JOLT’s musical myth-making

Elyssia Bugg

Disruptive Critters

The game has rules but no stakes. Two men kneel either side of a digital interface, the display projected on a large screen for the audience’s benefit. On the screen, a series of dots and dashes each emit their own particular squeal, sigh or belch when set in motion. The men take turns tapping the interface, dragging the geometric flotsam and jetsam from the margins to sonically cross-contaminate. This produces a human-sounding hubbub that distinguishes the shapes as the Disruptive Critters of the work’s title.

The result of the Duckworth Hullick Duo’s collaborative practice, Disruptive Critters is presented in a double bill for Melbourne Music Week with City-Topias. Sharing performers and a childlike sense of wonder, both shows foreground play as a fundamental mechanism of the creative process. In Disruptive Critters this delights the children in the audience, who respond positively and audibly to the humorous grumbling and groaning that the shapes’ interactions and combinations generate. This gleeful response is perhaps further provoked by the framing narrative that features a child protagonist (Astrid Bolcskey-Hullick) in the role of the god-figure from whose mind and whims the game and the critters seem to emerge.

James Hullick, Jonathan Duckworth, Disruptive Critters, photo courtesy JOLT

However, it’s ultimately these efforts to frame the interface at the centre of the work with external theatrics that sees the appeal of the performance eventually wane. Between each level or scene of the work’s game, the three performers enact rituals, carefully laying pebbles out across the stage and walking slowly with arms outstretched from station to station. These actions, with their measured speed and air of importance, perform purpose. But their inclusion implies a lack of faith in the interface’s ability to immerse the audience. The intent here, in cloaking the technology in a narrative of gods toying with their creations, is not misplaced, as without it the show is, in effect, just two people playing a videogame for 45 minutes. But the performative elements appear to be the afterthought of the work’s digital world-building, and consequently the piece’s creation myth lacks visual sense.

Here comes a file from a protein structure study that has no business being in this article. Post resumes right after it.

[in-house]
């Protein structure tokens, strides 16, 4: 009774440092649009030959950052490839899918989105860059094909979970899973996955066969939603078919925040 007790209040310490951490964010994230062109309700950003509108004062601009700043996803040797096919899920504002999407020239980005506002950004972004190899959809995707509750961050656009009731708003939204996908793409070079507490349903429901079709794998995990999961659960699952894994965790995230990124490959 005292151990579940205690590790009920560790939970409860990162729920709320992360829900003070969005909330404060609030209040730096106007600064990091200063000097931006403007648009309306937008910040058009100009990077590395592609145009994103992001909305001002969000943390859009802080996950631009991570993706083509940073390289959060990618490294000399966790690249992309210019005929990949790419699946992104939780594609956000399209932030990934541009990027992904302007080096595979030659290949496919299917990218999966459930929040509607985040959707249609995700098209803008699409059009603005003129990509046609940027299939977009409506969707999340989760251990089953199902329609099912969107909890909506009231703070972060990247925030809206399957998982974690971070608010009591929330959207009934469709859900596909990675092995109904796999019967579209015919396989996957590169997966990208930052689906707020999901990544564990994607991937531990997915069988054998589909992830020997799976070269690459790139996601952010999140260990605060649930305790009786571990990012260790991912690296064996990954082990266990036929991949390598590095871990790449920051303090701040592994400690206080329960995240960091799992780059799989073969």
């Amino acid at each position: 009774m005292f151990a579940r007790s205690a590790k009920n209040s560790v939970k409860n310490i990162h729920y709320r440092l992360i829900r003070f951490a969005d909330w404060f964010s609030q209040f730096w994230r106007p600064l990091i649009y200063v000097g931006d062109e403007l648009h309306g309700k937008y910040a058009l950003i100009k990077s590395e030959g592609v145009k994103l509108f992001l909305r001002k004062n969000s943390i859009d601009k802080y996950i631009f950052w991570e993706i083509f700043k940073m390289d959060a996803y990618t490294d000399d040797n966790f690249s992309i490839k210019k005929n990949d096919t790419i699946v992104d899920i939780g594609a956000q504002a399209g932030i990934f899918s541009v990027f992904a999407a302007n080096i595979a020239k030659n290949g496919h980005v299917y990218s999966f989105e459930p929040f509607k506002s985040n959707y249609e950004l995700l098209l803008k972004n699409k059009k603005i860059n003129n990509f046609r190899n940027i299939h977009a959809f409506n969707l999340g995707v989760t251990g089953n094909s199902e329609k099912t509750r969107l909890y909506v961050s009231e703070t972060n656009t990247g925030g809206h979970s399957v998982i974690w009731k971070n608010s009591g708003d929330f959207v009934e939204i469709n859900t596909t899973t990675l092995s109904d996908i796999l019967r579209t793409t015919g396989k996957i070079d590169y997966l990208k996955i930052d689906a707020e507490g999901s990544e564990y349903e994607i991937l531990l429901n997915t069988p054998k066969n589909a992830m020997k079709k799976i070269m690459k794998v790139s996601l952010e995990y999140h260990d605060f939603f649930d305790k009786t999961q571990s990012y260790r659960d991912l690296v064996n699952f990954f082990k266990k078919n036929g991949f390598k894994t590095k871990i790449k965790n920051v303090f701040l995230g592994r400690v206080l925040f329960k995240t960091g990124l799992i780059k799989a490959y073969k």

At work’s end, the theatre fills with a thunderous rumble, as the digital imagery zooms out from the flat field of play, contextualising the many writhing, squeaking, growling shapes as specks collectively comprising a much larger globe. This image brings unity to the piece’s themes of disruption and creation in a manner that circumvents clumsy theatrics in favour of a clear graphic statement. And while the message is not earth shattering, the revelation of some bigger picture provides Disruptive Critters with the meaning it elsewhere failed to locate.

James Hullick, City-Topias, photo courtesy JOLT


City-Topias continues the mythological premise of its precursor, albeit in an expanded form. Featuring the Bolt Ensemble, in collaboration with Jonathan Duckworth, James Hullick and Milica ZZAA, the work is an 80-minute orchestral rock odyssey that claims to investigate “modes of social organisation and disorganisation.”

To this end, City-Topias, like Disruptive Critters, employs the ritualistic as an organising principle. Dressed in a fur and feather headdress, Zzaa initiates the show by wafting pungent incense throughout the performance space. She then assumes her position as VJ behind an audio-visual desk, projecting mystical imagery of labyrinths and stars and nebulously philosophical lyrics onto the big screen for the duration of the performance. Entering the space, the musicians also assume the pose of the ceremonial, their faces painted with colourful slashes of war-paint.